Minimum wages: the economics and the politics

Minimum wages are increasingly popular with politicians and the public; even most economists now agree that they have little or no negative effect on employment. Alan Manning discusses this newfound enthusiasm – and the likelihood that it will lead to much higher minimum wages in some parts of the world.

There was a time when the minimum wage was seen as a backwater of labour market policy, an appendix for which the best one could hope would be that it did not cause any problems. But no longer: in many countries, there is now a strong movement to raise minimum wages.

In November last year, Angela Merkel finally announced that Germany would be introducing a minimum wage, replacing or supplementing the current system that sets minima in a small number of lowpaying sectors and collective bargaining that sets minima in some other industries. In May this year, Swiss voters will be asked to vote on the world’s highest minimum wage – 22 Swiss francs an hour (about £15) – with one canton already having voted for that rate in principle though another has rejected it. And in 2011, the free market redoubt of Hong Kong introduced a national minimum wage.

In the United States, President Obama seems to have given up hope of his proposal to raise the federal minimum wage to $10 per hour in the face of an impasse in Congress. But he has recently used his executive power to impose a $10.10 minimum wage on the few hundred thousand people who work on federal contracts.

The president is also actively encouraging states and cities to raise their local minimum wages, thus bypassing the obstacles in Washington. Increasing numbers of them are doing so, and some are going further: Seattle’s mayor, for example, proposes a $15 minimum wage. Minimum wages at this level – about 60% of median hourly earnings – are pushing the envelope of what has ever before been attempted with the minimum wage.

The UK is not immune from this newfound enthusiasm for the minimum wage, with all the main political parties seemingly falling over themselves to find some way to inject new vigour into the National Minimum Wage. Last autumn, the business secretary Vince Cable wrote to the Low Pay Commission (LPC), asking it to consider the economic circumstances in which the minimum wage could be increased at a rate above inflation. And the Labour Party has set up a Low Pay Review to consider options.

Not to be outdone, Chancellor George Osborne in January expressed the opinion that the nascent recovery means that the minimum wage can now be increased substantially. Without quite saying it in so many words, he dropped a heavy hint that he thought £7 an hour would be reasonable within 18 months, which would be a 10% increase from the current rate of £6.31.

I was a member of an expert panel convened by the Resolution Foundation and chaired by the LPC’s first chairman George Bain to reinvigorate the National Minimum Wage. Central to our ideas was that the LPC has been very successful in doing a limited thing – setting a minimum wage to tackle extreme low pay. But the wider problem of low pay remains as serious as ever and – in spite of its name – the LPC has never attempted to develop a strategy for this bigger problem. The LPC seems to have convinced itself that the minimum wage could not be pushed much higher without threatening jobs, but the consequence is that we can never learn whether that judgment is correct.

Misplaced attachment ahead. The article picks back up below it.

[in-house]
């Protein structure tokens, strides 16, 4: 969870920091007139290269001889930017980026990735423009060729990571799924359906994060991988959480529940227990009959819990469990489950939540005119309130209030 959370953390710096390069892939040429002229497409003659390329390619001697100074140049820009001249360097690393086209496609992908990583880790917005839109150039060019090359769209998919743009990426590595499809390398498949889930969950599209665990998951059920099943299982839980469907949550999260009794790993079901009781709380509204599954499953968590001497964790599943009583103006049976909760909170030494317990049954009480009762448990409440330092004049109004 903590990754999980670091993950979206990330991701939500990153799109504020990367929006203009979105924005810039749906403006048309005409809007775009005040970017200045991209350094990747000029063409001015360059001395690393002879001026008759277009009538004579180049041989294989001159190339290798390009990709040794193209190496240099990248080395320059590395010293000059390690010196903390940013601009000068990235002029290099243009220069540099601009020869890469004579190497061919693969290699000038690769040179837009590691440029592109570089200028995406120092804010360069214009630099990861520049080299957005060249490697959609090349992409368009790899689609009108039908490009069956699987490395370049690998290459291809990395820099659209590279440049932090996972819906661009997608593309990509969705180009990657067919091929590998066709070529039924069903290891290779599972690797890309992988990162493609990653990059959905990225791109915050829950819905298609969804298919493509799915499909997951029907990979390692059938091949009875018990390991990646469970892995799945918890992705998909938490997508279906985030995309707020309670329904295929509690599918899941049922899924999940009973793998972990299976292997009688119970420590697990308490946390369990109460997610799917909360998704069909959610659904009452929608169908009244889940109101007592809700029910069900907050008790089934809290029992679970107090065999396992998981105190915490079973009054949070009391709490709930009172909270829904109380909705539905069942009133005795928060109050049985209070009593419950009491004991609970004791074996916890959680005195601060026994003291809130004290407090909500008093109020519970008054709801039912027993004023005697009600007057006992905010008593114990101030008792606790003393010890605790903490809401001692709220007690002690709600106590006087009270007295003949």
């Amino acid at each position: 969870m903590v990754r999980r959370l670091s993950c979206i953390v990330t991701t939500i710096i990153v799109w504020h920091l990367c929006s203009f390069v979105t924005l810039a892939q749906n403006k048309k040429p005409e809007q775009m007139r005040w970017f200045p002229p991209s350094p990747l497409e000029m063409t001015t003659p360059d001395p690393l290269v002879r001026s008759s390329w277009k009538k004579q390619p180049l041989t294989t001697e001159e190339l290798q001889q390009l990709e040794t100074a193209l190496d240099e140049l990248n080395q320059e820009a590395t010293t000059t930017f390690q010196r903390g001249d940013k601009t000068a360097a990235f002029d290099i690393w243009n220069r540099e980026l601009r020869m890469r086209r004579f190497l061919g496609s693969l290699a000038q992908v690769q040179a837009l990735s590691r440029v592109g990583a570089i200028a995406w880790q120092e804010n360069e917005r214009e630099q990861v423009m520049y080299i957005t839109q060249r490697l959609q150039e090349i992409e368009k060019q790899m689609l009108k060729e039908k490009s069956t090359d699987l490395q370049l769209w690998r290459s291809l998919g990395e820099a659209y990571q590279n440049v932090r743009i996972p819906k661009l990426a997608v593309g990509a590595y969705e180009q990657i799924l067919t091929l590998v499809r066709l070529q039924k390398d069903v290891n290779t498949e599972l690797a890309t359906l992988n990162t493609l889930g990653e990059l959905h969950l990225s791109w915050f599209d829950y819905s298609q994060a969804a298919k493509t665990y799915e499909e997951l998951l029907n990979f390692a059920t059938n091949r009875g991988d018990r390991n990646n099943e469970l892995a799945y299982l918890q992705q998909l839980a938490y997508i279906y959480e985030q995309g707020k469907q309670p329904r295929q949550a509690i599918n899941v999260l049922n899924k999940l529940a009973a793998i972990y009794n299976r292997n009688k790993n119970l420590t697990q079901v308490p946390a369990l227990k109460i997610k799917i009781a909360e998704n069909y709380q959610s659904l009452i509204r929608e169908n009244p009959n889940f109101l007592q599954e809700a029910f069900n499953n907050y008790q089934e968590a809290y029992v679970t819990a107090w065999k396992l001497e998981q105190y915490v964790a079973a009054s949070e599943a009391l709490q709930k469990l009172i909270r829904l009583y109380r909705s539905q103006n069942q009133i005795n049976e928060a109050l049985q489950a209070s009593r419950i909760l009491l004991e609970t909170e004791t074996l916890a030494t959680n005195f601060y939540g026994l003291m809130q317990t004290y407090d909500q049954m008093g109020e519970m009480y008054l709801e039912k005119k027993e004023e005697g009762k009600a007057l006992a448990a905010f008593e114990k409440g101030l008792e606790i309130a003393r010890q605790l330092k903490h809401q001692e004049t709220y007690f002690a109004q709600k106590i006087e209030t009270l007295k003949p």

So what explains this widespread enthusiasm for the minimum wage? In my view, both economics and politics are at play.

The economics of minimum wages

A generation ago, the vast majority of economists would have said that a rise in the minimum wage inevitably costs jobs. This has changed, with two strands of research having the biggest impact. In the United States, the work of David Card and Alan Krueger, then both at Princeton University, shattered the cosy consensus and argued that the actual evidence linking the minimum wage to job losses was weak. Although their findings were controversial (and the debates rumble on to the present day), there has been a large shift in the weight of academic opinion.

The other strand of research that has been very influential examined the UK experience, with CEP researchers playing a sizeable role, though not the only one. Some people predicted that the introduction of the National Minimum Wage in 1999 would cause hundreds of thousands of job losses, but this simply did not materialise. Any impact on employment seemed to be tiny and LPC research has reached similar conclusions for subsequent years when the minimum wage rose faster than average earnings. In spite of this accumulating empirical evidence, it is still common to find economists fall ing back on the argument that a minimum wage must cost jobs because demand curves for labour inevitably slope downwards. Faced with a conflict between the evidence and twentieth century economic models, they reject the evidence rather than the theory – not an ideal template for scientific endeavour. But there are, in fact, uncomplicated theoretical reasons why the minimum wage set at modest levels has little or no effect on employment.

First, the increase in total labour costs associated with a given increase in the legal minimum wage is often considerably smaller than the numbers suggest. As the minimum wage rises and work becomes more attractive, labour turnover rates and absenteeism tend to decline. Moreover, the cost associated with losing a job rises; so, arguably, workers are inclined to work a bit harder and need less monitoring. Of course, an employer could voluntarily choose to pay higher wages if net labour costs actually fell, so a reasonable guess here is that these offsetting economies reduce, but do not eliminate, the impact of a rise in wage rates.